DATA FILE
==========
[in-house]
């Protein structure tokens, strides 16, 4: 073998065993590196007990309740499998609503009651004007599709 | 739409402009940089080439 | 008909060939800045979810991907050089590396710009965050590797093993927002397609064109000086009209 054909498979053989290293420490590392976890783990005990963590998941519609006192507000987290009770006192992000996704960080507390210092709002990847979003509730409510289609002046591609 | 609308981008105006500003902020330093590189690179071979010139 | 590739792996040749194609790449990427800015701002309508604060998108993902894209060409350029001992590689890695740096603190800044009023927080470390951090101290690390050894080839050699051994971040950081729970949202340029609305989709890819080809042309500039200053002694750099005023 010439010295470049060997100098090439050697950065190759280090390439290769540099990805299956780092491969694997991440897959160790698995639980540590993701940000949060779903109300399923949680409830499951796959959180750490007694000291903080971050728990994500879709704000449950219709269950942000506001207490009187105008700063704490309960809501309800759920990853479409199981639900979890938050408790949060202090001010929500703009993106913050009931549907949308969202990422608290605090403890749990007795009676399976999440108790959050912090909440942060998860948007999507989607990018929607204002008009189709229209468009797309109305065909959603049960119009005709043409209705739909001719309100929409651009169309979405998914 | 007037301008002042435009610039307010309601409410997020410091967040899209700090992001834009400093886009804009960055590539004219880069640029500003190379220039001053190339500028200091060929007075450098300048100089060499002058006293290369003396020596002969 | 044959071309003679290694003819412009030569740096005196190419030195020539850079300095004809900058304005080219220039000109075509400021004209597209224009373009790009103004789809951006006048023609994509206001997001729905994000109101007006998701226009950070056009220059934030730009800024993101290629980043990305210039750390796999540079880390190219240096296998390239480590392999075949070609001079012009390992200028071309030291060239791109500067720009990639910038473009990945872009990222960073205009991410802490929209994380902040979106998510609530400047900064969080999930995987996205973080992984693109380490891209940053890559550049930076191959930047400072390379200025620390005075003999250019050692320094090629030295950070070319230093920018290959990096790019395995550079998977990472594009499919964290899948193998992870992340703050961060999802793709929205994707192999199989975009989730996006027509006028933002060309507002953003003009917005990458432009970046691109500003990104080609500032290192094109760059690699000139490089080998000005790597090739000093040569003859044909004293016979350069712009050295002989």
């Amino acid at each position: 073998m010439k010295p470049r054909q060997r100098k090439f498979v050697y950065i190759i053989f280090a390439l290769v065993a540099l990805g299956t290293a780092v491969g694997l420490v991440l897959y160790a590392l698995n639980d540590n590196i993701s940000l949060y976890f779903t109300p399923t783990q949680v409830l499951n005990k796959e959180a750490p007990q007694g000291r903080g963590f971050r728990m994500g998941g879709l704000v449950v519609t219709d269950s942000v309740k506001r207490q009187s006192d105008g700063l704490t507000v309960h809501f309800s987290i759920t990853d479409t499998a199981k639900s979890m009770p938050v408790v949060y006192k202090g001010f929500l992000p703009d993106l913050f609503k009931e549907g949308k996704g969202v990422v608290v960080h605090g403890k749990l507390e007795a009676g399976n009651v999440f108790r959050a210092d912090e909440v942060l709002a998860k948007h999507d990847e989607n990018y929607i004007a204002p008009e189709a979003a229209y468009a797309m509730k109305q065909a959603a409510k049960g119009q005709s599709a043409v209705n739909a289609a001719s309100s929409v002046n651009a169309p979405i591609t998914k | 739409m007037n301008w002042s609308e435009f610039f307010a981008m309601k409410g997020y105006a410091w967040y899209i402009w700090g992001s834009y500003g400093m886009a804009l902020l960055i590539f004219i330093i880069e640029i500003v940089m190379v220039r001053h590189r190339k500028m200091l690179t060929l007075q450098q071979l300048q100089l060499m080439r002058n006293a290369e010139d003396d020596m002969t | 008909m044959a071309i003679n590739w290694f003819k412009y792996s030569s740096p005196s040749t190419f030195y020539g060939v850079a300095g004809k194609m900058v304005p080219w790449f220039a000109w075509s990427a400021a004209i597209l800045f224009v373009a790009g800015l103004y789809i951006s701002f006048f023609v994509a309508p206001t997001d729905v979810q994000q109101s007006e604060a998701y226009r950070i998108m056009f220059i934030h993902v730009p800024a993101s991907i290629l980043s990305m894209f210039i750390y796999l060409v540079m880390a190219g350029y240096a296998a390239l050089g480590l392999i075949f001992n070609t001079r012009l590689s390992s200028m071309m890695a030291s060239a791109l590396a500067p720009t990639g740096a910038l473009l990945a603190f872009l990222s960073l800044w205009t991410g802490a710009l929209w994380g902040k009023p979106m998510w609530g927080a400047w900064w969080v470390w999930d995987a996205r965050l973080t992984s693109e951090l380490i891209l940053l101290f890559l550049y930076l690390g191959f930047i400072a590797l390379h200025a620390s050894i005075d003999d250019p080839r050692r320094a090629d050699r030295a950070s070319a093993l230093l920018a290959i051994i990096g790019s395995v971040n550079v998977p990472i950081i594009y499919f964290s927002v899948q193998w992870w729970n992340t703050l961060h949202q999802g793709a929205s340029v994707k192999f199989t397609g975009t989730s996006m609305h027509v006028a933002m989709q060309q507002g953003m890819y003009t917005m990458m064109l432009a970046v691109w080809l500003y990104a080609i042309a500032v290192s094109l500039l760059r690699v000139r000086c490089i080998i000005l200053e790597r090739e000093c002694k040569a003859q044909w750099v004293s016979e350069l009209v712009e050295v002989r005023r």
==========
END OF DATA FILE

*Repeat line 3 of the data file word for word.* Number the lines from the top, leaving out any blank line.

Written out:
């Amino acid at each position: 073998m010439k010295p470049r054909q060997r100098k090439f498979v050697y950065i190759i053989f280090a390439l290769v065993a540099l990805g299956t290293a780092v491969g694997l420490v991440l897959y160790a590392l698995n639980d540590n590196i993701s940000l949060y976890f779903t109300p399923t783990q949680v409830l499951n005990k796959e959180a750490p007990q007694g000291r903080g963590f971050r728990m994500g998941g879709l704000v449950v519609t219709d269950s942000v309740k506001r207490q009187s006192d105008g700063l704490t507000v309960h809501f309800s987290i759920t990853d479409t499998a199981k639900s979890m009770p938050v408790v949060y006192k202090g001010f929500l992000p703009d993106l913050f609503k009931e549907g949308k996704g969202v990422v608290v960080h605090g403890k749990l507390e007795a009676g399976n009651v999440f108790r959050a210092d912090e909440v942060l709002a998860k948007h999507d990847e989607n990018y929607i004007a204002p008009e189709a979003a229209y468009a797309m509730k109305q065909a959603a409510k049960g119009q005709s599709a043409v209705n739909a289609a001719s309100s929409v002046n651009a169309p979405i591609t998914k | 739409m007037n301008w002042s609308e435009f610039f307010a981008m309601k409410g997020y105006a410091w967040y899209i402009w700090g992001s834009y500003g400093m886009a804009l902020l960055i590539f004219i330093i880069e640029i500003v940089m190379v220039r001053h590189r190339k500028m200091l690179t060929l007075q450098q071979l300048q100089l060499m080439r002058n006293a290369e010139d003396d020596m002969t | 008909m044959a071309i003679n590739w290694f003819k412009y792996s030569s740096p005196s040749t190419f030195y020539g060939v850079a300095g004809k194609m900058v304005p080219w790449f220039a000109w075509s990427a400021a004209i597209l800045f224009v373009a790009g800015l103004y789809i951006s701002f006048f023609v994509a309508p206001t997001d729905v979810q994000q109101s007006e604060a998701y226009r950070i998108m056009f220059i934030h993902v730009p800024a993101s991907i290629l980043s990305m894209f210039i750390y796999l060409v540079m880390a190219g350029y240096a296998a390239l050089g480590l392999i075949f001992n070609t001079r012009l590689s390992s200028m071309m890695a030291s060239a791109l590396a500067p720009t990639g740096a910038l473009l990945a603190f872009l990222s960073l800044w205009t991410g802490a710009l929209w994380g902040k009023p979106m998510w609530g927080a400047w900064w969080v470390w999930d995987a996205r965050l973080t992984s693109e951090l380490i891209l940053l101290f890559l550049y930076l690390g191959f930047i400072a590797l390379h200025a620390s050894i005075d003999d250019p080839r050692r320094a090629d050699r030295a950070s070319a093993l230093l920018a290959i051994i990096g790019s395995v971040n550079v998977p990472i950081i594009y499919f964290s927002v899948q193998w992870w729970n992340t703050l961060h949202q999802g793709a929205s340029v994707k192999f199989t397609g975009t989730s996006m609305h027509v006028a933002m989709q060309q507002g953003m890819y003009t917005m990458m064109l432009a970046v691109w080809l500003y990104a080609i042309a500032v290192s094109l500039l760059r690699v000139r000086c490089i080998i000005l200053e790597r090739e000093c002694k040569a003859q044909w750099v004293s016979e350069l009209v712009e050295v002989r005023r």